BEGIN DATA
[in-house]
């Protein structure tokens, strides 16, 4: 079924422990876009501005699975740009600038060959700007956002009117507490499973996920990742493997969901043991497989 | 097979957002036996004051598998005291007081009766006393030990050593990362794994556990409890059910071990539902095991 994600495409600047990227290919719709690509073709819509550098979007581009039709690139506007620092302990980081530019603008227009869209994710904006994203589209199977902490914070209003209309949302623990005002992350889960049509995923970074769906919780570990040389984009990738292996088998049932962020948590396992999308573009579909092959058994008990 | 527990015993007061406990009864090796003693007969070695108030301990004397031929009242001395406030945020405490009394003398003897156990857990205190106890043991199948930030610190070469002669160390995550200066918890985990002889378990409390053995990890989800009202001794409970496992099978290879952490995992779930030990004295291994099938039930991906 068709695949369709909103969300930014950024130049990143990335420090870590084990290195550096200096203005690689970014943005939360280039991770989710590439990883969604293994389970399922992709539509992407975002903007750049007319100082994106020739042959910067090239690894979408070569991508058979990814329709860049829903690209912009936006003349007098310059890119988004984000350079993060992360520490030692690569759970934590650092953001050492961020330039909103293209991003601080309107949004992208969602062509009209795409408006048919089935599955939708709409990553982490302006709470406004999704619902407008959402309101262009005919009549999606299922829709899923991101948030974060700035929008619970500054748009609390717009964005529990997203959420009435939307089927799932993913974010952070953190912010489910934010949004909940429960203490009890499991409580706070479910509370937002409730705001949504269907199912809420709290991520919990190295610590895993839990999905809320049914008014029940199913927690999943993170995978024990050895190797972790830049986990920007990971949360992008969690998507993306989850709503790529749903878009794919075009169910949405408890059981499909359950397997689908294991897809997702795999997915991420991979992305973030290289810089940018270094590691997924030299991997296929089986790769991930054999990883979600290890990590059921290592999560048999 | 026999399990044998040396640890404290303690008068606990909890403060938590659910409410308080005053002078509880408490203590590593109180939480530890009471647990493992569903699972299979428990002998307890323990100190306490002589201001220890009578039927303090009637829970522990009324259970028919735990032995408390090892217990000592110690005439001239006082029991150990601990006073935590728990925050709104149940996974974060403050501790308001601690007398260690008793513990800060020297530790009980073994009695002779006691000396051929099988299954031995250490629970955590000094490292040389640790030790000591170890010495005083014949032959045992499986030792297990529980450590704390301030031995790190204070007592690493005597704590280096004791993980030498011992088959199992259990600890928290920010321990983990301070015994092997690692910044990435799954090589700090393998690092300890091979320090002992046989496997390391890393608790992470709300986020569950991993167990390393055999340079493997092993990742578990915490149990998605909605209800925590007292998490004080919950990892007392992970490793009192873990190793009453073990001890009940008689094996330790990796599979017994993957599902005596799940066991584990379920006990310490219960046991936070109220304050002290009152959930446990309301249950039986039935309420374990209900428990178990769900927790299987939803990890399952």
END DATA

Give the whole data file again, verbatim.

[in-house]
């Protein structure tokens, strides 16, 4: 079924422990876009501005699975740009600038060959700007956002009117507490499973996920990742493997969901043991497989 | 097979957002036996004051598998005291007081009766006393030990050593990362794994556990409890059910071990539902095991 994600495409600047990227290919719709690509073709819509550098979007581009039709690139506007620092302990980081530019603008227009869209994710904006994203589209199977902490914070209003209309949302623990005002992350889960049509995923970074769906919780570990040389984009990738292996088998049932962020948590396992999308573009579909092959058994008990 | 527990015993007061406990009864090796003693007969070695108030301990004397031929009242001395406030945020405490009394003398003897156990857990205190106890043991199948930030610190070469002669160390995550200066918890985990002889378990409390053995990890989800009202001794409970496992099978290879952490995992779930030990004295291994099938039930991906 068709695949369709909103969300930014950024130049990143990335420090870590084990290195550096200096203005690689970014943005939360280039991770989710590439990883969604293994389970399922992709539509992407975002903007750049007319100082994106020739042959910067090239690894979408070569991508058979990814329709860049829903690209912009936006003349007098310059890119988004984000350079993060992360520490030692690569759970934590650092953001050492961020330039909103293209991003601080309107949004992208969602062509009209795409408006048919089935599955939708709409990553982490302006709470406004999704619902407008959402309101262009005919009549999606299922829709899923991101948030974060700035929008619970500054748009609390717009964005529990997203959420009435939307089927799932993913974010952070953190912010489910934010949004909940429960203490009890499991409580706070479910509370937002409730705001949504269907199912809420709290991520919990190295610590895993839990999905809320049914008014029940199913927690999943993170995978024990050895190797972790830049986990920007990971949360992008969690998507993306989850709503790529749903878009794919075009169910949405408890059981499909359950397997689908294991897809997702795999997915991420991979992305973030290289810089940018270094590691997924030299991997296929089986790769991930054999990883979600290890990590059921290592999560048999 | 026999399990044998040396640890404290303690008068606990909890403060938590659910409410308080005053002078509880408490203590590593109180939480530890009471647990493992569903699972299979428990002998307890323990100190306490002589201001220890009578039927303090009637829970522990009324259970028919735990032995408390090892217990000592110690005439001239006082029991150990601990006073935590728990925050709104149940996974974060403050501790308001601690007398260690008793513990800060020297530790009980073994009695002779006691000396051929099988299954031995250490629970955590000094490292040389640790030790000591170890010495005083014949032959045992499986030792297990529980450590704390301030031995790190204070007592690493005597704590280096004791993980030498011992088959199992259990600890928290920010321990983990301070015994092997690692910044990435799954090589700090393998690092300890091979320090002992046989496997390391890393608790992470709300986020569950991993167990390393055999340079493997092993990742578990915490149990998605909605209800925590007292998490004080919950990892007392992970490793009192873990190793009453073990001890009940008689094996330790990796599979017994993957599902005596799940066991584990379920006990310490219960046991936070109220304050002290009152959930446990309301249950039986039935309420374990209900428990178990769900927790299987939803990890399952």